Propping up the country

The importance of the public sector to the construction industry is highlighted with the latest round of figures that show while order books are still thin, the slide has become slower as the government pumps money into new building contracts

The government's "scrappage" scheme may have given the car industry a lift and politicians a public relations boost but there is no way that it is halting the recession single-handed.

Public sector spending on bricks and mortar is doing far more and the signs are that it is starting to pay off – at least for the construction industry.

Of course we –and the builders – are not out of the woods yet. The Chartered Institute of Purchasing and Supply's (CIPS) August survey of the construction business showed that business activity in the UK construction sector has continued to contract but it is now doing so at its slowest pace in 18 months.

A quick flick through the pages of the weekly construction trade press gives anectodal indication of the role of the public sector in slowing the slide.

News of Building Schools for the Future schemes this week include a £180m contract awarded in Birmingham, while a consortium of building contractors has picked up a £230m BSF contract in Bradford. Other types of work are available too. Plymouth city council is looking at a £46m swimming pool while the contenders line up for the £1.75bn portion of the £16bn Crossrail project that will link rail lines on the east and west sides of London.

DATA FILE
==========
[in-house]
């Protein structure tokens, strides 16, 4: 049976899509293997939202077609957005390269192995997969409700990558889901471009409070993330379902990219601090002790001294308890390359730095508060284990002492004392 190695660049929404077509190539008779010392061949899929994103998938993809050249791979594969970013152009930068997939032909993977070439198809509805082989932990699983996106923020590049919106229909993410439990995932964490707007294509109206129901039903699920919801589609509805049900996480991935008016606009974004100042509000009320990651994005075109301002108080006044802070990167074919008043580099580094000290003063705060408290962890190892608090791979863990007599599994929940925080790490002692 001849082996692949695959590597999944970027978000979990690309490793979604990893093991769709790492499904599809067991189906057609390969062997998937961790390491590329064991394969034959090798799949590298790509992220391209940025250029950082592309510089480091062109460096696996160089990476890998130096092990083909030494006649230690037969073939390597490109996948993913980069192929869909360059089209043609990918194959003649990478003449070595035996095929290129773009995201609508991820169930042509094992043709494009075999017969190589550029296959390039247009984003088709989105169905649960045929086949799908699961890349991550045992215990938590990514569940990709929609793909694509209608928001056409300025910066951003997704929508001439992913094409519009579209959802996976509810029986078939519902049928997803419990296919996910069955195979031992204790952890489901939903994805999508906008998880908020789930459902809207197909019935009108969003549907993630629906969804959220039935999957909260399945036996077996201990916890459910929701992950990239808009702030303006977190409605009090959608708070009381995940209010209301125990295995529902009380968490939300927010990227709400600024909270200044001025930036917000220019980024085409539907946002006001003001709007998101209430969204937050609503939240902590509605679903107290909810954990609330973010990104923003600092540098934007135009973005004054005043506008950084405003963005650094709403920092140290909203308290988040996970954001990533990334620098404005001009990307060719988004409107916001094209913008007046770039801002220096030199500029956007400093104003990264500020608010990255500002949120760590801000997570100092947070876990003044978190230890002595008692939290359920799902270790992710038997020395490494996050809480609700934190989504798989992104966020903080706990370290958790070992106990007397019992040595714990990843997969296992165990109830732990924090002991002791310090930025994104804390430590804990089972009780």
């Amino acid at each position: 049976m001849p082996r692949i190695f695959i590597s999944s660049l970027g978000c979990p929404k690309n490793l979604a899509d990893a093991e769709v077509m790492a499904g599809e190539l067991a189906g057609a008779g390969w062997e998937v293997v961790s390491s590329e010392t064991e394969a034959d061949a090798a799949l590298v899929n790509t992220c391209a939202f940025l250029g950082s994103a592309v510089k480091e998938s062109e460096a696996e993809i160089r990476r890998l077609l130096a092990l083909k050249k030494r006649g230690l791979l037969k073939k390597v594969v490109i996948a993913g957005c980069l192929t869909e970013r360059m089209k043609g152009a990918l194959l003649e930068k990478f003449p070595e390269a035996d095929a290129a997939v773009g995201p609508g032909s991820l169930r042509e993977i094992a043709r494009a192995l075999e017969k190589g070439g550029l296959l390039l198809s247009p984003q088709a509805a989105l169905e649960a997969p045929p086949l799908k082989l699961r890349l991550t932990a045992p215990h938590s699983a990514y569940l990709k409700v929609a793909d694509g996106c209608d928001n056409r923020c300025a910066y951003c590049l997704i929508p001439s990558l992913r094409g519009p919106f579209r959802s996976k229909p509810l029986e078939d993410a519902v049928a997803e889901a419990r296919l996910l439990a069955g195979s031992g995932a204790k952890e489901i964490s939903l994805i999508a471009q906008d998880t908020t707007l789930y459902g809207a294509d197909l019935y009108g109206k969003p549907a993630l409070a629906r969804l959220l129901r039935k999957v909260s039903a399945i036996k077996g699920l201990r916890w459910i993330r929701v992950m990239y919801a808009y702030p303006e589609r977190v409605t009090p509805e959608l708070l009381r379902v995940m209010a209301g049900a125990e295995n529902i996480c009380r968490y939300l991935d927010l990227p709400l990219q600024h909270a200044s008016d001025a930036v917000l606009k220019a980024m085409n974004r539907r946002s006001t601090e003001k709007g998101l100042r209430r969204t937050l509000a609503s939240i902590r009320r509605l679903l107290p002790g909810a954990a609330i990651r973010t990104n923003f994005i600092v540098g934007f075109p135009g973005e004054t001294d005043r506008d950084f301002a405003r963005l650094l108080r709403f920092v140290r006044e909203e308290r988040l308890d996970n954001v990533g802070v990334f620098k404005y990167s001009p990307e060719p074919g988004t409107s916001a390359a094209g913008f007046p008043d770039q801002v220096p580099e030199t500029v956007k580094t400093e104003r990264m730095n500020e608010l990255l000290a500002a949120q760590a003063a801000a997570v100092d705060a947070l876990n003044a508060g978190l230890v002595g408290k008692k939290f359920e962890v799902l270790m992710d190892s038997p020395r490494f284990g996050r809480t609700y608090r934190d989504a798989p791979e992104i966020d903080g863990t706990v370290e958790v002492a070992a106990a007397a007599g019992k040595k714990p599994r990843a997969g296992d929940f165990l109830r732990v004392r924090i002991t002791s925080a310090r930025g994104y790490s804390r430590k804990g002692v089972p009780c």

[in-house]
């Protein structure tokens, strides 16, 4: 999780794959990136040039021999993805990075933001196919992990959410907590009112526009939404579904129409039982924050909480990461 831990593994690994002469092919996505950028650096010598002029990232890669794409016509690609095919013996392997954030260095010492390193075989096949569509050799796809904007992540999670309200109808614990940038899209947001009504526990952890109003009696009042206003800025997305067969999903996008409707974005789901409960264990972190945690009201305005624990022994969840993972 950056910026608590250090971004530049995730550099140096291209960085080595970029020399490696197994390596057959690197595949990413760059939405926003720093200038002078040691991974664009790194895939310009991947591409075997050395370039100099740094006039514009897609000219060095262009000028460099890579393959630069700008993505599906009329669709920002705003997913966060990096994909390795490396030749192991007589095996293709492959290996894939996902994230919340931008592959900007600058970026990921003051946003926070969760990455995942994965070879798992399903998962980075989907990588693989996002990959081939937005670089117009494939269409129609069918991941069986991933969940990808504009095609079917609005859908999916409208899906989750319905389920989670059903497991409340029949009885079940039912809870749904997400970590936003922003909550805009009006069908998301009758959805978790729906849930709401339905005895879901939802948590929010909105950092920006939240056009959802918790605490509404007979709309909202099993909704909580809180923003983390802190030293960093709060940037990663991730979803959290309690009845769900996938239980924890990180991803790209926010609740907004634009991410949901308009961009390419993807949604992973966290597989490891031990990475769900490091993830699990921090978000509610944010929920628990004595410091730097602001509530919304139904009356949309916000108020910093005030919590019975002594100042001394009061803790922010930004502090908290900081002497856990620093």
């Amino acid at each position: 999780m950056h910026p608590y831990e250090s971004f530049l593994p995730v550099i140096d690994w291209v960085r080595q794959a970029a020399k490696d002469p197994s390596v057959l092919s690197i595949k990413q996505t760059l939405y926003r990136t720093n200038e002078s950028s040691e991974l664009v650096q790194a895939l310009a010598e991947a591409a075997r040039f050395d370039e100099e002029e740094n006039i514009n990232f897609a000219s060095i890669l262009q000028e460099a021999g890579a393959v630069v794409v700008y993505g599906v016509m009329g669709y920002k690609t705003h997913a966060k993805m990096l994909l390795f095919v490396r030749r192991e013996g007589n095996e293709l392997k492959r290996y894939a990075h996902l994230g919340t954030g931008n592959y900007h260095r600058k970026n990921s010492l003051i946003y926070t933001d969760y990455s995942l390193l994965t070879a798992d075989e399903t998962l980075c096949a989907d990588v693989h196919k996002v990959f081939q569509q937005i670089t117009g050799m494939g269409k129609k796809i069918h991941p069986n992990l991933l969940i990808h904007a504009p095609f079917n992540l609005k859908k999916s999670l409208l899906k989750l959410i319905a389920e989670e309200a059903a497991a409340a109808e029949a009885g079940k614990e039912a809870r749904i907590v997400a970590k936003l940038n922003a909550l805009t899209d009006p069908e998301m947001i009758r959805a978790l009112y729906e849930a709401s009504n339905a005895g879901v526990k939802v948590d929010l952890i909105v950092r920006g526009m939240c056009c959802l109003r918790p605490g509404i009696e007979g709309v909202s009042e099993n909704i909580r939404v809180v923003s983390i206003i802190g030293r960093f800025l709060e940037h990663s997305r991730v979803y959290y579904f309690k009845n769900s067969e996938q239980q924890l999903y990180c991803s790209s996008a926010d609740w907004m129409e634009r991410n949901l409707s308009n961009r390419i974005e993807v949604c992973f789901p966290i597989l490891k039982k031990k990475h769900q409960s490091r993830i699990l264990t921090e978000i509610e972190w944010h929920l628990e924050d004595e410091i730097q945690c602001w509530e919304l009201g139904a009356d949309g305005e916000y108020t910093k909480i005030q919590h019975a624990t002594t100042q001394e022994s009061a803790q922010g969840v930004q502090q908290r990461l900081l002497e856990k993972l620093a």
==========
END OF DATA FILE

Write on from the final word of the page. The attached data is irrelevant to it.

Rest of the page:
The importance of the public sector to construction output is likely to be confirmed within the next few days when the Office of National Statistics (ONS) releases construction output figures for the second quarter of the year. ONS figures' for the first quarter showed how the public sector has provided an increasingly important part of construction workload.

In the first quarter of 2007 it accounted for about 29% of all new work. A year later this had grown to 31%. Two years later, in the first quarter of this year, it represented 39% of new work.

The imminent ONS figures are likely to offer further proof that the economy is improving. Simon Rubinsohn, chief economist with the Royal Institution of Chartered Surveyors says they will reflect the construction industry's "less negative mood". Whereas the first quarter showed that output fell by 7% the latest figures are likely to show a contraction of only 2%.

Nevertheless, CIPS's chief executive David Noble describes the construction sector as "the sick man of the UK economy" and says that far from seeing signs of a return to growth the sector remains stuck in an unprecedented 18-month period of contraction.

Thinning order books have made bidding for construction work a fiercely competitive business. Figures from the Building Cost Information Service showed that in the first quarter of 2009 prices of building contracts had fallen by more than 6% from the point 12 months previously at which they peaked. The service expects prices to have fallen almost 15% by the time they bottom out in 2011.

One happy consequence of the current situation it seems is that public sector organisations with access to funding are now able to get more bricks for their bucks.

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